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Generic Zoom Lenses, spot the bargains

carol kennedy , Aug 05, 2005; 12:05 p.m.

Hi there! I'm looking out for a 2nd-hand zoom for my FM2..something like 70mm- 210mm. (Mostly on Ebay UK). But due to my budget at present, i am reluctant to fork out big bucks for a Nikon lens when i suspect there are some very good generic lenses available more cheaply. Trouble is, how to know the bargains from the rubbish....i still want as much sharpness + contrast as possible. Speed as well, but i can compromise on that.

One lens that is available to me at the moment is Vivitar 28 - 200mm macro focusing zoom. Anyone know anything about this one?? I've also seen a couple of Tokinas and I passed on a very cheap Sirius 60mm-300mm because that was one of the first I came across at the start of my search and I didn't want to jump in too quickly.

Any comments welcome, especially advice about brands that are reliable and those which would be false economy. Thanks!


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Shun Cheung , Aug 05, 2005; 12:18 p.m.

In you case (FM2 body), just make sure that you don't accidentally get a G (or G-equivalent) lens that has no aperture ring. Anything that is more than 3 or so years old should be safe in that sense.

Otherwise, could you tell us about your budget and what your photo subjects are? Unfortunately, most of us are more familiar with used prices in the US rather than in the UK, but I am sure some can help you.

gary shaw , Aug 05, 2005; 12:20 p.m.

Keep your eye out for Vivitar Series 1 lenses. They were made for Vivitar by Kirin and and are usually very modestly priced and an exception value price wise. I have a 70-210 close focus that is really exceptional.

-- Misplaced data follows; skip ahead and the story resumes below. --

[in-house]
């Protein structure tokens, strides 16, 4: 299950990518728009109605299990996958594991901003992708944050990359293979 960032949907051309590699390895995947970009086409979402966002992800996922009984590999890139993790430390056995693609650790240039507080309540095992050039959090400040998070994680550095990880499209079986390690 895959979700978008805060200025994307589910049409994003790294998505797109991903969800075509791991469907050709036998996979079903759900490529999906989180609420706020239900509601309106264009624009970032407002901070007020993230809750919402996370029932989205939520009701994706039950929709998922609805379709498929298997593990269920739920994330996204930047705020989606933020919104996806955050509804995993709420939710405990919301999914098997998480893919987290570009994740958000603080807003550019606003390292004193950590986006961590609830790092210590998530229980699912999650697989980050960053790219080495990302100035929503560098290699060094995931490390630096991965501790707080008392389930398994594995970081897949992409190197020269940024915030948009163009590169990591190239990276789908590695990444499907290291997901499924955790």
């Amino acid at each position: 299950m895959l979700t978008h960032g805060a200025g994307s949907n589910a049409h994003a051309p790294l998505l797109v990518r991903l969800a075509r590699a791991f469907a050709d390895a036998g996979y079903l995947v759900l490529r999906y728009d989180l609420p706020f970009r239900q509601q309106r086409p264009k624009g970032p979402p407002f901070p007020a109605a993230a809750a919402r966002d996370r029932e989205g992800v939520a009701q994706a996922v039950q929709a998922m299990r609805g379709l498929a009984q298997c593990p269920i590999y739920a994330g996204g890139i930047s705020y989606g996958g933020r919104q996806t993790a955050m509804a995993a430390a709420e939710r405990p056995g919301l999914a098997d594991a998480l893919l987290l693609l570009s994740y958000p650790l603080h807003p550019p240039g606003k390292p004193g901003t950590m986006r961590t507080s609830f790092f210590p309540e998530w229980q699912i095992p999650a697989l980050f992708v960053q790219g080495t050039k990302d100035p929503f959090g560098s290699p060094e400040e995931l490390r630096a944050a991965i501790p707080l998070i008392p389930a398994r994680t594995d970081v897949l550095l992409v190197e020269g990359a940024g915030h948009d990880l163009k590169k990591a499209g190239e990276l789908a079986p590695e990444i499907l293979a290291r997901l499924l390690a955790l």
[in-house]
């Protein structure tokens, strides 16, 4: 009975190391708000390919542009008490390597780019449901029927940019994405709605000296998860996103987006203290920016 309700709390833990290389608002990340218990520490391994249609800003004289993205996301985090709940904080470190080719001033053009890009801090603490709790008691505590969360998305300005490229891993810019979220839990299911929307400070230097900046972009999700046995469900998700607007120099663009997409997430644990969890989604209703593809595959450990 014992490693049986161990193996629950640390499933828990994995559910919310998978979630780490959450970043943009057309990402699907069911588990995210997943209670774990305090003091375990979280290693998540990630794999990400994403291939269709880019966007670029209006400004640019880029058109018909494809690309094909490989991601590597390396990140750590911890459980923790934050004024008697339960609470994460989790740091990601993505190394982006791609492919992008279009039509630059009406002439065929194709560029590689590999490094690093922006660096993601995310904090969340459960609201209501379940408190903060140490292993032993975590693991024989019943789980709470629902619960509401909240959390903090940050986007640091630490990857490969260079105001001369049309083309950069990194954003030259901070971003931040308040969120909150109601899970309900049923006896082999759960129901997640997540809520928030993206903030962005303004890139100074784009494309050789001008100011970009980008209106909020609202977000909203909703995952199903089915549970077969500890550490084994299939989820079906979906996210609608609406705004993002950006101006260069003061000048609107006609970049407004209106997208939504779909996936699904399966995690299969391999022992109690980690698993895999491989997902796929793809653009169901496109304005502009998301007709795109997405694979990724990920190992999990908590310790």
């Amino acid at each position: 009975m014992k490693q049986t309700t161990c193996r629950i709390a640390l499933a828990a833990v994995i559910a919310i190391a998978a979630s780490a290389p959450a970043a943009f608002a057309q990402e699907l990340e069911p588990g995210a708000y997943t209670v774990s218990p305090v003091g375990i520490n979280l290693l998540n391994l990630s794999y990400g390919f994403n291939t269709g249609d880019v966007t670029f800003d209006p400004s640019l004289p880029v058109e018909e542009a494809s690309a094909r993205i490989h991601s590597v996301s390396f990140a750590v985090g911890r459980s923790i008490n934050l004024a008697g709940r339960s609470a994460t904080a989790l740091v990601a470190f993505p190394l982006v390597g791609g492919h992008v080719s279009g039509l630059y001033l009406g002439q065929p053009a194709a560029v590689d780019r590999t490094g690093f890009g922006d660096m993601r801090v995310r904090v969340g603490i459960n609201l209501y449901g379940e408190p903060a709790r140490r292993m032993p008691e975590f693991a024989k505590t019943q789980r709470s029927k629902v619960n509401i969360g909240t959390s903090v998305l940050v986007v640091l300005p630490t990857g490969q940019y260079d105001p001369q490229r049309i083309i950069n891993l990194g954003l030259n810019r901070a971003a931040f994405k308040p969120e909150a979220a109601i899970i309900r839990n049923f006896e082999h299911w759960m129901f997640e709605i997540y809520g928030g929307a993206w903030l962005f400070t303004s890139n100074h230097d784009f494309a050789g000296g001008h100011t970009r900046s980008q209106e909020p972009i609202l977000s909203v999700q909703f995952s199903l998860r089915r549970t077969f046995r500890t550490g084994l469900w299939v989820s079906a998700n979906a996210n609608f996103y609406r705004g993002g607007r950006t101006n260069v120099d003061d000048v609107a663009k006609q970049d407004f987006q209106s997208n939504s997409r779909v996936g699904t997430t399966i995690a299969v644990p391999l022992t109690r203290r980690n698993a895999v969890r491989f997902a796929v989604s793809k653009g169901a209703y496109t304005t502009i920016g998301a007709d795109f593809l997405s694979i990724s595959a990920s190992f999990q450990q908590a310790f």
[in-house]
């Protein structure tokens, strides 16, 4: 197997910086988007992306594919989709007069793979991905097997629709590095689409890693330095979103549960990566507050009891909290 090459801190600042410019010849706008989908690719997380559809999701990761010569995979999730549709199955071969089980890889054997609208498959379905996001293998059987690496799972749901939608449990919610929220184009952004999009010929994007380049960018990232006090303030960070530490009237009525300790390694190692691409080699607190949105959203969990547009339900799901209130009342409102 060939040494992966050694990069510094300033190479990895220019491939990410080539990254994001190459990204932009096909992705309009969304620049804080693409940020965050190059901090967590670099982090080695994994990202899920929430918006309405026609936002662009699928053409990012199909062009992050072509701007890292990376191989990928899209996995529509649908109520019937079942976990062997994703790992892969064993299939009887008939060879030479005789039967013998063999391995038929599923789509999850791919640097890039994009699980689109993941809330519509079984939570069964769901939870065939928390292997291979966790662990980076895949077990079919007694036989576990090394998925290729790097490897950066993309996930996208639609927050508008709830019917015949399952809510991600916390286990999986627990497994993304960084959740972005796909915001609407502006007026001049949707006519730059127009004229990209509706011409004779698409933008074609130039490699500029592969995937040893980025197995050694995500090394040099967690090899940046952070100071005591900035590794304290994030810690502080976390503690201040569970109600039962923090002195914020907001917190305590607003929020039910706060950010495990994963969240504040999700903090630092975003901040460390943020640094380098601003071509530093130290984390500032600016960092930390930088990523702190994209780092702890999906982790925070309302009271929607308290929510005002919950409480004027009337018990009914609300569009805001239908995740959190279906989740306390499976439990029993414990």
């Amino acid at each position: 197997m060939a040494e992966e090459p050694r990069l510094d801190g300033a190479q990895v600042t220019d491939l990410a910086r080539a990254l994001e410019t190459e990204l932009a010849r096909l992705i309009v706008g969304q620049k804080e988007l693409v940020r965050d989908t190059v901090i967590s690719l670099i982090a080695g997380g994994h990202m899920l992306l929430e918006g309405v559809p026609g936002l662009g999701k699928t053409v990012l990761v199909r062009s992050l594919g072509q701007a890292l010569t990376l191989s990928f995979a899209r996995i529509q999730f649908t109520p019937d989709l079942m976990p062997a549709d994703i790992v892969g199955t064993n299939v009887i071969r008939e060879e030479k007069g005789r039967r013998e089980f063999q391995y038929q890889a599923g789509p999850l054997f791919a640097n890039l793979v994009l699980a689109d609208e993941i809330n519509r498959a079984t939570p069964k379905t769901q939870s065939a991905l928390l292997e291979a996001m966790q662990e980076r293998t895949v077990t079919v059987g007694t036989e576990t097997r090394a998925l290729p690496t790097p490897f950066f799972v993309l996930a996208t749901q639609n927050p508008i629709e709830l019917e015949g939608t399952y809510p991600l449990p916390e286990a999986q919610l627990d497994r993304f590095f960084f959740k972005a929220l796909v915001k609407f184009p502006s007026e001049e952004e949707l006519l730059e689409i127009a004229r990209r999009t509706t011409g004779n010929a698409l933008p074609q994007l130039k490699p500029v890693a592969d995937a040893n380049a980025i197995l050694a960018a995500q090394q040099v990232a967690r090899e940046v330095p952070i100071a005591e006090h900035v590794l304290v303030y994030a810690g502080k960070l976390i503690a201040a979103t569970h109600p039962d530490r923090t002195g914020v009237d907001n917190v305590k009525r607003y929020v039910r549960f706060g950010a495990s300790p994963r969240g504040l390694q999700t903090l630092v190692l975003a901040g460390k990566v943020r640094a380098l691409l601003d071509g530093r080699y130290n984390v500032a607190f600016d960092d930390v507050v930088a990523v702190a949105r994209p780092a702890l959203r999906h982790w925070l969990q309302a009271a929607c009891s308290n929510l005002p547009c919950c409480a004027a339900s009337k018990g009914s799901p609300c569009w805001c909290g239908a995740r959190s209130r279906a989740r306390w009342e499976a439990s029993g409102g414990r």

Joel Wittenberg , Aug 05, 2005; 01:40 p.m.

I don't know what your budget is, or what UK prices are like, but I use a Nikon Series E 70-210, f/4 (constant!) that I'm very happy with, and it was pretty cheap a couple of years ago (~$150 in exc+ condition from KEH), probably less now.

BW Combs , Aug 05, 2005; 01:41 p.m.

The Vivitar Series 1 lenses were very well made. That would be a good choice.

Also, consider the Nikon 70-210mm E-Series lens. I had one until recently (had to sell all my manual gear for digital foray). It is a nice lens, has macro capability and is affordable. In fact, a lot of the E-Series lenses are affordable, and pretty good performers. Other top lenses in that line include the 50mm E, 100mm E, and the 75-150mm E (Vivek's favorite).

Alan Chan , Aug 05, 2005; 02:25 p.m.

I had the Vivitar 28-200mm many years ago. Not recommended at all. Images were soft and the minimum distance was too long. You may hunt for an used Nikkor AIS 80-200/4.


Douglas Green , Aug 05, 2005; 04:41 p.m.

I would avoid any lens with a zoom ratio of more than 3-1. Any wider range zoom will either be costly to make, or crap. 70-210 or 80-200 range zooms from name brands (Vivitar, Sigma, Tokina, Tamron) should be fine, if the lens is in good shape and not too costly.

Look for the brand's premium line: Vivitar's is Series-One, Tamron's is SP, Tokina's is ATX. I don't think Sigma had a specific top series, but I could be wrong.

Rob Murray , Aug 05, 2005; 04:51 p.m.

Nikon lenses of that era are really very cheap, Dont get anything like an old 28-200 superzoom, you will be dissapointed.

Adam Maas , Aug 05, 2005; 05:24 p.m.

The Vivitar Series 1 70-210 f4, the Makinon 80-200 f4.5 and the Nikon Series E in 70-210 f4 or 75-150 f3.5 are all good to excellent and cheap.

None should run over $100.

Ian Brunton , Aug 05, 2005; 07:41 p.m.

The 75-150/3.5 is nice indeed. Dealer prices in the UK seem to be around 60-70GBP, so don't overbid on the bay. Exceptionally fast for an inexpensive zoom.

Some reviews here by Bjørn Rørslett, who knows his onions.

He gives a good write-up to the 80-200/4 and 80-200/4.5. I've never used these, but I remember they were in a similar price range, perhaps slightly dearer, when I was looking for the 75-150.

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